Patient Characteristics. Additional patient characteristics can be found in Supplementary Table 4.

Outcome measures: Non-relapse mortality, relapse, and overall mortality

From the 1993–1997 period to the 2003–2007 period, statistically significant decreases were seen in the hazards of day-200 non-relapse mortality (by 60%), overall non-relapse mortality (by 52%), relapse or progression of malignancy (by 21%), and overall mortality (by 41%) (Table 2). The probabilities of day-200 non-relapse mortality and overall survival are shown in Figure 1. Among patients who had received myeloablative regimens, statistically significant reductions were seen in the hazards of day-200 non-relapse mortality, overall non-relapse mortality, relapse, and overall mortality by 56%, 52%, 18%, and 39%, respectively (Table 2). Improvements in outcomes were consistent among various subgroups. For the diagnoses ALL, AML, CML, and MDS, HRs for day-200 non-relapse mortality were 0.62, 0.38, 0.60, and 0.42, respectively; for overall mortality, HRs were 0.67, 0.63, 0.67, and 0.65, respectively. Average PAM scores for patients receiving myeloablative regimens were 16.3 during 1993–1997 vs. 17.3 during 2003–2007 vs. 22.1 in patients receiving reduced-intensity regimens. For patients with “low” PAM (scores <18, the median PAM), the HR for day-200 non-relapse mortality in the two periods was 0.41 and for overall mortality was 0.77. For patients with “high” PAM, the HR for day-200 non-relapse mortality was 0.36 and for overall mortality was 0.51. The HR for day-200 non-relapse mortality among patients transplanted from a matched-sibling donor was 0.45, from a non-sibling relative or mismatched-sibling donor was 0.35, and from an unrelated donor was 0.35; for overall mortality, HRs were 0.72, 0.47, and 0.52, respectively. Among CMV-positive recipients, the HR for day-200 non-relapse mortality was 0.43 and for overall mortality was 0.61, while for CMV-negative patients, HRs were 0.34 and 0.55, respectively.

Figure 1
Probability of non-relapse mortality (NRM) by day 200 (upper panel) and overall survival (lower panel) during two time periods. Patients alive beyond seven years are censored at 7 years for graphical purposes only.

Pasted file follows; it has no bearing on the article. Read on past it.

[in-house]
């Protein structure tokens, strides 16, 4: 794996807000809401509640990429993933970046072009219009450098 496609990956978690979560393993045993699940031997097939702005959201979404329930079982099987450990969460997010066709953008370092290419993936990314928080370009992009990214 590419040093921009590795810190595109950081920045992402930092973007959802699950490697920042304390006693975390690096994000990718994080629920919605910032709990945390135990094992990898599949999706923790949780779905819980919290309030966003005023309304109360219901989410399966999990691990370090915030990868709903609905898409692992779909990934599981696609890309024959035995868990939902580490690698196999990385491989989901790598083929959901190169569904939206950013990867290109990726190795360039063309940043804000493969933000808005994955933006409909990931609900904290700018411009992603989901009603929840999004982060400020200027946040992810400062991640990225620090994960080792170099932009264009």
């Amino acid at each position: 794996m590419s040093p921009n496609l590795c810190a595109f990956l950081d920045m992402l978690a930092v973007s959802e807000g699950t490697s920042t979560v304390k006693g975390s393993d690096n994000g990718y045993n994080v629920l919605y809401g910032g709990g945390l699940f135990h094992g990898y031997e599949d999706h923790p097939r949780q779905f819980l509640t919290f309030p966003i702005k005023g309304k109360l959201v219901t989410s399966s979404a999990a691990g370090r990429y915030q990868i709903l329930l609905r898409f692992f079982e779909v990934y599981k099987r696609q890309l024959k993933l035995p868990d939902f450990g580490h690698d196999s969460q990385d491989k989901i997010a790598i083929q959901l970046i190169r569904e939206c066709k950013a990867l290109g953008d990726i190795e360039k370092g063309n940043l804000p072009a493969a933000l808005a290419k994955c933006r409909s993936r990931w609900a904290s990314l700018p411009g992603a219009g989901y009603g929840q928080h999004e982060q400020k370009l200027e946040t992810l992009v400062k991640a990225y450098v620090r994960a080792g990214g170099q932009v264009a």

Table 2
Comparison of outcomes, organ dysfunction, infection, and acute GVHD after transplant between two eras.

Among the subset of 1000 patients (39%) who had previously been scored for HCT-CI, average scores were 1.26 among patients who received myeloablative regimens during 1993–1997 and 1.54 during 2003–2007. Among patients who received reduced-intensity regimens, the average HCT-CI was 2.31. After further adjusting the PAM-adjusted mortality models for HCT-CI, the HRs for day-200 non-relapse mortality, overall non-relapse mortality, and overall mortality were lower by 1.7%, 0.9%, and 1.1%, respectively. Moreover, both PAM and HCT-CI were associated with each outcome even after adjustment for the other (p<0.001 for each).

Complications associated with mortality: organ dysfunction, infection, and acute GVHD

Liver disease

From 1993–1997 to 2003–2007, the odds of jaundice were statistically significantly reduced by over 70% (Table 2). The magnitude of the reduction was similar for patients who received only myeloablative regimens (Table 2). The average peak serum bilirubin in the earlier era was 7.6 mg/dL compared to 3.3 mg/dL in the later era (adjusted mean difference, 4.4 mg/dL, p<0.001). Figure 2 shows fitted average daily serum bilirubin values for each era. After adjustment, the estimated modeled difference in average daily serum bilirubin was 1.4 mg/dL (p<0.001).

Figure 2
Display of daily total serum bilirubin (top panel) and serum creatinine (lower panel) values from day 0 to day 100 in mg/dL, during two eras. The lines represent fitted cubic spline curves of the observed data. Conversion to SI units: For total serum ...

The recent reduction in the intensity of conditioning (Table 1) did not solely explain the reduction in liver injury. The average peak bilirubin value after high-dose myeloablative regimens in 1993–1997 was 4.1 mg/dL compared to 1.5 mg/dL in 2003–2007. Patients who received lower dose myeloablative regimens had average peak bilirubin values of 3.1 mg/dL and 1.8 mg/dL, respectively, in the two periods. Patients who received a reduced-intensity regimen in 2003–2007 had a mean peak bilirubin value of 1.8 mg/dL. Stage 3–4 liver GVHD was seen in 11.9% of patients in 1993–1997 versus 2.1% in 2003–2007. There were 78 cases of stage 4 liver GVHD in the earlier cohort, and only 2 during 2003–2007 (Figure 3). We demonstrated a positive correlation between total serum bilirubin and day-200 non-relapse mortality for patients in the 1993–1997 cohort.27 A similar positive correlation was seen in the 2003–2007 cohort (data not shown).